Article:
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John Oliver Calls Donald Trump a 'F**king Asshole" Over Khizr Khan Dispute

By Emily Cutler | Last Week Tonight | August 1, 2016 |

By Emily Cutler | Last Week Tonight | August 1, 2016 |

On Last Week Tonight this week, John Oliver revisited both the DNC and RNC, and specifically singled out Trump’s response to the Khizr Khan speech over the weekend, calling Donald Trump a “f**king asshole” and taking him to task for suggesting that he has made “sacrifices.”

“No. No they absolutely are not. They are half-truths from a self-serving half-man who has somehow convinced half the country that sacrifice is the same thing as success.”

He continued:

“Honestly, the main take-away from these two weeks is that, incredibly, we may be on the brink of electing such a damaged, sociopathic narcissist, that the simple presidential duty of comforting the families of fallen soldiers may actually be beyond his capabilities. And I genuinely did not think that was the part of the job that someone could be bad at.”

Oliver’s Trump rant begins around the 14 minute mark.

If you watched the entire clip above, however, Oliver also zeroes in on the DNC’s problems, as well. Leave it to Last Week Tonight to go screw up the good thing we had going.

As of last week, I was feeling pretty good about both the DNC and Hillary Clinton. Not great, mind you, but good. And I continued feeling that way until about 18 minutes ago.

Yeah, turns out if I watch only the highlights from the DNC (specifically the Obamas, the Clintons, and the Khans), there’s a lot for me to love. The rest of the convention? Not so much. And unlike Oliver, I don’t think this was a disaster because of the first day Bernie supporter protests or the booing of Debbie Wasserman Schultz. I think it was a disaster because in small subtle ways, the Democratic Party is filling the vacuum left by the GOP’s focus on Trump.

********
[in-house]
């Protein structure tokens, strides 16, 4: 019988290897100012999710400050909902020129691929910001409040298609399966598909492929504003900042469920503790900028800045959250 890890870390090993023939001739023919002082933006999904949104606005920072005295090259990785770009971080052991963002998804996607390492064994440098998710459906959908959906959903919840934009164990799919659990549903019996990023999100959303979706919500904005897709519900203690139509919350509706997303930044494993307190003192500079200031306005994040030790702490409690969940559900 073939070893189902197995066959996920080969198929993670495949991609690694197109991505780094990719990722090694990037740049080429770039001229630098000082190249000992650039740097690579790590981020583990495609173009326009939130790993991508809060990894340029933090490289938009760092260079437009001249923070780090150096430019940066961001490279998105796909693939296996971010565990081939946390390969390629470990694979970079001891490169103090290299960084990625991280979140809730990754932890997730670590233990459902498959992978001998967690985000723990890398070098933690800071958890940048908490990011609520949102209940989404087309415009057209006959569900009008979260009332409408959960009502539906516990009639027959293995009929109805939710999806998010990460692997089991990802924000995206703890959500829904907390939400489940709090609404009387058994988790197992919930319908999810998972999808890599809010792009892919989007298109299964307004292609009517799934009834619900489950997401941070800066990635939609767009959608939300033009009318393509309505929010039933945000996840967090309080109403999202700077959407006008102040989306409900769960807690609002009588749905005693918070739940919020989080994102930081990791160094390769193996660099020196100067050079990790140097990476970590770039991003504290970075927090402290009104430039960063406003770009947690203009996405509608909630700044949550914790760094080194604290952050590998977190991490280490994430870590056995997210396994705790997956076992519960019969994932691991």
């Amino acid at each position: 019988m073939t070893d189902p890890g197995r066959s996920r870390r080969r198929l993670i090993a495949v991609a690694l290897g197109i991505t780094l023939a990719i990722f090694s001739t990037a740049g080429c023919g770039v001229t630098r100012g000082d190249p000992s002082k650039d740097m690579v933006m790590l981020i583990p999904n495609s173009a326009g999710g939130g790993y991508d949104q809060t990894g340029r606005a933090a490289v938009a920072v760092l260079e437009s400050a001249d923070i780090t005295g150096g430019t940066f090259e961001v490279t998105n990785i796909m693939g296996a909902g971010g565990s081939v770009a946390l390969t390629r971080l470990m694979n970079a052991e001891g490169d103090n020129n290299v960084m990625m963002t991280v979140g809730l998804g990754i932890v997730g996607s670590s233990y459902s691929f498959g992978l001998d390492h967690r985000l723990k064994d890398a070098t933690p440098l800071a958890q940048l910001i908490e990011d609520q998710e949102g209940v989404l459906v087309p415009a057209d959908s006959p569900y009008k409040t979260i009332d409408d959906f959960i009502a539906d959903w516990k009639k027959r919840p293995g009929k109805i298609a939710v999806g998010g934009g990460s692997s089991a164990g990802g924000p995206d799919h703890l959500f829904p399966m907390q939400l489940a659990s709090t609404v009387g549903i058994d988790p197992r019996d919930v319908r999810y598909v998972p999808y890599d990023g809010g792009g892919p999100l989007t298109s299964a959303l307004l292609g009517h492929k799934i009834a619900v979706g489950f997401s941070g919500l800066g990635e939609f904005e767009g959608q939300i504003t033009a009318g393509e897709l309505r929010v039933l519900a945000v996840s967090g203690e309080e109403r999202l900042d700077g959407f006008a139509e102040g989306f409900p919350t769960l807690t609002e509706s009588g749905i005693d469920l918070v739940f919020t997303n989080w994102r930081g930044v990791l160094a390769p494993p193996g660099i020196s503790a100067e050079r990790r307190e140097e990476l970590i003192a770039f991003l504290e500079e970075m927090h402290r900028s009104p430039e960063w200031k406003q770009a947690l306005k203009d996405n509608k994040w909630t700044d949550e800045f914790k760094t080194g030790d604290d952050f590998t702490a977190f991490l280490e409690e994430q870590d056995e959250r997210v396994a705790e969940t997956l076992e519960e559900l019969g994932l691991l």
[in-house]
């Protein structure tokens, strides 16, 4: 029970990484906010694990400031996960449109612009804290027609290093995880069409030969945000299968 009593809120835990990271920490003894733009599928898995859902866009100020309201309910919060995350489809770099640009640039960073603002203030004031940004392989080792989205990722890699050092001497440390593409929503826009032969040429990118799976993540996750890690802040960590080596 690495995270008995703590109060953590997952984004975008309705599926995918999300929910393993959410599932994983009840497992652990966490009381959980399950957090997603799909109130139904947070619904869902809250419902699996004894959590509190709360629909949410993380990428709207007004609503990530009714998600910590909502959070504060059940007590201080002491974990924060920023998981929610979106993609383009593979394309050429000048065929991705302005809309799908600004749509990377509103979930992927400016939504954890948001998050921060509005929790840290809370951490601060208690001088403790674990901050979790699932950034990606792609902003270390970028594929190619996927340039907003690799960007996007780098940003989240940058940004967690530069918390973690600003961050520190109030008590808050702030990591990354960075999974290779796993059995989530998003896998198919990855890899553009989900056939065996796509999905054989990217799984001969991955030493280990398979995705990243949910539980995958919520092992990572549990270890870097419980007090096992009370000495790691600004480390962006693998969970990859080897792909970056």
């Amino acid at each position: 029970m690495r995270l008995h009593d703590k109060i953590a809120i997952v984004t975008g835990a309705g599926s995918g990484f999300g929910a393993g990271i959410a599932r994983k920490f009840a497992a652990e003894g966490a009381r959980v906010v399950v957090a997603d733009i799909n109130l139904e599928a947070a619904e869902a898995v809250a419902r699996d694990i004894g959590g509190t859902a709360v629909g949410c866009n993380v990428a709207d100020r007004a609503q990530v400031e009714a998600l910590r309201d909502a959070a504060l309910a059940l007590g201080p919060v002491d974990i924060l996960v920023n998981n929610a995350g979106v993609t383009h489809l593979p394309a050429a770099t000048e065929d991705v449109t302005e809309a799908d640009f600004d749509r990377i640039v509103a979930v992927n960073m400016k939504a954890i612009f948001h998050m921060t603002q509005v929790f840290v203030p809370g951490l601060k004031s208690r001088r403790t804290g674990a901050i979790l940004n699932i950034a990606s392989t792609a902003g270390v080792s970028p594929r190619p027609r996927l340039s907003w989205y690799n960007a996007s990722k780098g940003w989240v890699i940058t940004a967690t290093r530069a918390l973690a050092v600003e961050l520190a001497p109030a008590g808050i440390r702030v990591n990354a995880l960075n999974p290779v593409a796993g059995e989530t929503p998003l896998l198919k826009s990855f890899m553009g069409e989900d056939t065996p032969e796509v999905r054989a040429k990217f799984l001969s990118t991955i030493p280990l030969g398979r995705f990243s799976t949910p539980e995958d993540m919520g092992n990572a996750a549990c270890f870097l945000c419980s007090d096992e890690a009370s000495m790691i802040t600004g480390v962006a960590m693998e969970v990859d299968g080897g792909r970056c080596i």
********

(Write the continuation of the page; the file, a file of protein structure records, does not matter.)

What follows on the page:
Take Vice President Biden’s speech. The first 90 percent was a beautiful tribute to the losses he’s suffered personally, his ability to overcome those losses, and how they eventually made him stronger. And like him, the U.S. can overcome past difficulties to become a better nation. We should be optimistic. What we shouldn’t do is think this:

Because we lead by not only by the example of our power, but by the power of our example. That is the history of the journey of America. And God willing, God willing, Hillary Clinton will write the next chapter in that journey. We are America, second to none. And we own the finish line. Don’t forget it.

We own the finish line, Joe? Really? I think one or two other nations would like to have a word with us about that.

And it’s not just that the rhetoric seems self-congratulatory. It’s that it’s simply untrue. And it’s not true both in reality and in perception. Or as David Sedaris brilliantly penned:

Every day we’re told that we live in the greatest country on earth. And it’s always stated as an undeniable fact: Leos are born between July 23 and August 22, fitted queen-size sheets measure sixty by eighty inches, and America is the greatest country on earth. Having grown up with this in our ears, it’s startling to realize that other countries have nationalistic slogans of their own, none of which are ‘We’re number two!’

Blind patriotism wasn’t a good thing when the GOP did it, and it’s not a good thing to do now. There are plenty of reasons why the U.S. should be proud of itself and parts of its history. We shouldn’t make ourselves looked blind in pursuit of becoming better.

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